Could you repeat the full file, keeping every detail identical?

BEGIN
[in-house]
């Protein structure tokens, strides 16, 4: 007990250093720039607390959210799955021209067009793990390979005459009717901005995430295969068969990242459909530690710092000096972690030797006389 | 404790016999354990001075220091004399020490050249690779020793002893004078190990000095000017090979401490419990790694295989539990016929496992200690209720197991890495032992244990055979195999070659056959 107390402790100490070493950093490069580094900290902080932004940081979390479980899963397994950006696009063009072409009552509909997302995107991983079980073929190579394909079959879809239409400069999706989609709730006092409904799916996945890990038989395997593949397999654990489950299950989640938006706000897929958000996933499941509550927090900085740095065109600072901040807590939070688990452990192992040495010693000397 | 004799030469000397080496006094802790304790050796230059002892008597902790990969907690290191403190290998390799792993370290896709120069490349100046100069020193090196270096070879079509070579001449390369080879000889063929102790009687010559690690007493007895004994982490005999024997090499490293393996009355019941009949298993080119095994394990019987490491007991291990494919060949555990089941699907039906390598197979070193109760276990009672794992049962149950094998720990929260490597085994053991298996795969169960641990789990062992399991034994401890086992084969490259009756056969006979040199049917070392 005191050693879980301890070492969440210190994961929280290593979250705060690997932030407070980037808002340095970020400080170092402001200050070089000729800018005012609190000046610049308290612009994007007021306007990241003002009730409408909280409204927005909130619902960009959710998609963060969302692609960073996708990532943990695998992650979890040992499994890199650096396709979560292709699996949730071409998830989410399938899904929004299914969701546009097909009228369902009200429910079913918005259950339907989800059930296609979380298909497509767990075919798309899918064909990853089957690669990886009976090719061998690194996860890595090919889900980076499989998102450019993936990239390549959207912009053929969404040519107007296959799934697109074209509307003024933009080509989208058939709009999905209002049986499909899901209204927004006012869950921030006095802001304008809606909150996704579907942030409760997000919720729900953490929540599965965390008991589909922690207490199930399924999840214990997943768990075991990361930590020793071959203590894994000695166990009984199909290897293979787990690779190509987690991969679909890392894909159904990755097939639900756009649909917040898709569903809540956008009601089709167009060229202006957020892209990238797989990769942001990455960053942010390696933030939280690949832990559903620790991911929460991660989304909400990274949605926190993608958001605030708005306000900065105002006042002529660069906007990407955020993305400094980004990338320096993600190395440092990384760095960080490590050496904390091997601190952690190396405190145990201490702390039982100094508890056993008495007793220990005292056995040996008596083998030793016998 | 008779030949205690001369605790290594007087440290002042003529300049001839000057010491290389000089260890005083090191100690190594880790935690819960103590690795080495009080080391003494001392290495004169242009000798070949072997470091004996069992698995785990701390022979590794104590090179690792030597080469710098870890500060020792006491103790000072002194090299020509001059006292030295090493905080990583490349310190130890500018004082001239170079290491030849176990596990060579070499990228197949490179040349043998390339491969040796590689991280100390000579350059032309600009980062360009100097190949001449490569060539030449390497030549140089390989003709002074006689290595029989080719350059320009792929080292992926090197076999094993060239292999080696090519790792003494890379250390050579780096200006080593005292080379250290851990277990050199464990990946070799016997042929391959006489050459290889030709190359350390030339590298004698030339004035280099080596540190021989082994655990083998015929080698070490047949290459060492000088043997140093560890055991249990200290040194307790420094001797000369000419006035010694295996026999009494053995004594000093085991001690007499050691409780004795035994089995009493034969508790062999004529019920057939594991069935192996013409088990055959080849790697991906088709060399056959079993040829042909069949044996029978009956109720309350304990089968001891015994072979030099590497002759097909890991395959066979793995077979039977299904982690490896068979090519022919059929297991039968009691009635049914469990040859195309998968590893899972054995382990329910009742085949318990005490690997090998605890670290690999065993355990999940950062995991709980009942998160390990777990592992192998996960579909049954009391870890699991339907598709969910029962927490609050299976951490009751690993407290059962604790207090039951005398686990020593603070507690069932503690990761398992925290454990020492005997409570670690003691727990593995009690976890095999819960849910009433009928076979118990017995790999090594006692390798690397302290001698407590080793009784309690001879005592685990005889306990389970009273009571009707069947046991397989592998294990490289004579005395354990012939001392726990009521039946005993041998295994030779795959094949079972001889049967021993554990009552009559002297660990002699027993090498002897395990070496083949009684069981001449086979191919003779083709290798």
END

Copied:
[in-house]
């Protein structure tokens, strides 16, 4: 007990250093720039607390959210799955021209067009793990390979005459009717901005995430295969068969990242459909530690710092000096972690030797006389 | 404790016999354990001075220091004399020490050249690779020793002893004078190990000095000017090979401490419990790694295989539990016929496992200690209720197991890495032992244990055979195999070659056959 107390402790100490070493950093490069580094900290902080932004940081979390479980899963397994950006696009063009072409009552509909997302995107991983079980073929190579394909079959879809239409400069999706989609709730006092409904799916996945890990038989395997593949397999654990489950299950989640938006706000897929958000996933499941509550927090900085740095065109600072901040807590939070688990452990192992040495010693000397 | 004799030469000397080496006094802790304790050796230059002892008597902790990969907690290191403190290998390799792993370290896709120069490349100046100069020193090196270096070879079509070579001449390369080879000889063929102790009687010559690690007493007895004994982490005999024997090499490293393996009355019941009949298993080119095994394990019987490491007991291990494919060949555990089941699907039906390598197979070193109760276990009672794992049962149950094998720990929260490597085994053991298996795969169960641990789990062992399991034994401890086992084969490259009756056969006979040199049917070392 005191050693879980301890070492969440210190994961929280290593979250705060690997932030407070980037808002340095970020400080170092402001200050070089000729800018005012609190000046610049308290612009994007007021306007990241003002009730409408909280409204927005909130619902960009959710998609963060969302692609960073996708990532943990695998992650979890040992499994890199650096396709979560292709699996949730071409998830989410399938899904929004299914969701546009097909009228369902009200429910079913918005259950339907989800059930296609979380298909497509767990075919798309899918064909990853089957690669990886009976090719061998690194996860890595090919889900980076499989998102450019993936990239390549959207912009053929969404040519107007296959799934697109074209509307003024933009080509989208058939709009999905209002049986499909899901209204927004006012869950921030006095802001304008809606909150996704579907942030409760997000919720729900953490929540599965965390008991589909922690207490199930399924999840214990997943768990075991990361930590020793071959203590894994000695166990009984199909290897293979787990690779190509987690991969679909890392894909159904990755097939639900756009649909917040898709569903809540956008009601089709167009060229202006957020892209990238797989990769942001990455960053942010390696933030939280690949832990559903620790991911929460991660989304909400990274949605926190993608958001605030708005306000900065105002006042002529660069906007990407955020993305400094980004990338320096993600190395440092990384760095960080490590050496904390091997601190952690190396405190145990201490702390039982100094508890056993008495007793220990005292056995040996008596083998030793016998 | 008779030949205690001369605790290594007087440290002042003529300049001839000057010491290389000089260890005083090191100690190594880790935690819960103590690795080495009080080391003494001392290495004169242009000798070949072997470091004996069992698995785990701390022979590794104590090179690792030597080469710098870890500060020792006491103790000072002194090299020509001059006292030295090493905080990583490349310190130890500018004082001239170079290491030849176990596990060579070499990228197949490179040349043998390339491969040796590689991280100390000579350059032309600009980062360009100097190949001449490569060539030449390497030549140089390989003709002074006689290595029989080719350059320009792929080292992926090197076999094993060239292999080696090519790792003494890379250390050579780096200006080593005292080379250290851990277990050199464990990946070799016997042929391959006489050459290889030709190359350390030339590298004698030339004035280099080596540190021989082994655990083998015929080698070490047949290459060492000088043997140093560890055991249990200290040194307790420094001797000369000419006035010694295996026999009494053995004594000093085991001690007499050691409780004795035994089995009493034969508790062999004529019920057939594991069935192996013409088990055959080849790697991906088709060399056959079993040829042909069949044996029978009956109720309350304990089968001891015994072979030099590497002759097909890991395959066979793995077979039977299904982690490896068979090519022919059929297991039968009691009635049914469990040859195309998968590893899972054995382990329910009742085949318990005490690997090998605890670290690999065993355990999940950062995991709980009942998160390990777990592992192998996960579909049954009391870890699991339907598709969910029962927490609050299976951490009751690993407290059962604790207090039951005398686990020593603070507690069932503690990761398992925290454990020492005997409570670690003691727990593995009690976890095999819960849910009433009928076979118990017995790999090594006692390798690397302290001698407590080793009784309690001879005592685990005889306990389970009273009571009707069947046991397989592998294990490289004579005395354990012939001392726990009521039946005993041998295994030779795959094949079972001889049967021993554990009552009559002297660990002699027993090498002897395990070496083949009684069981001449086979191919003779083709290798």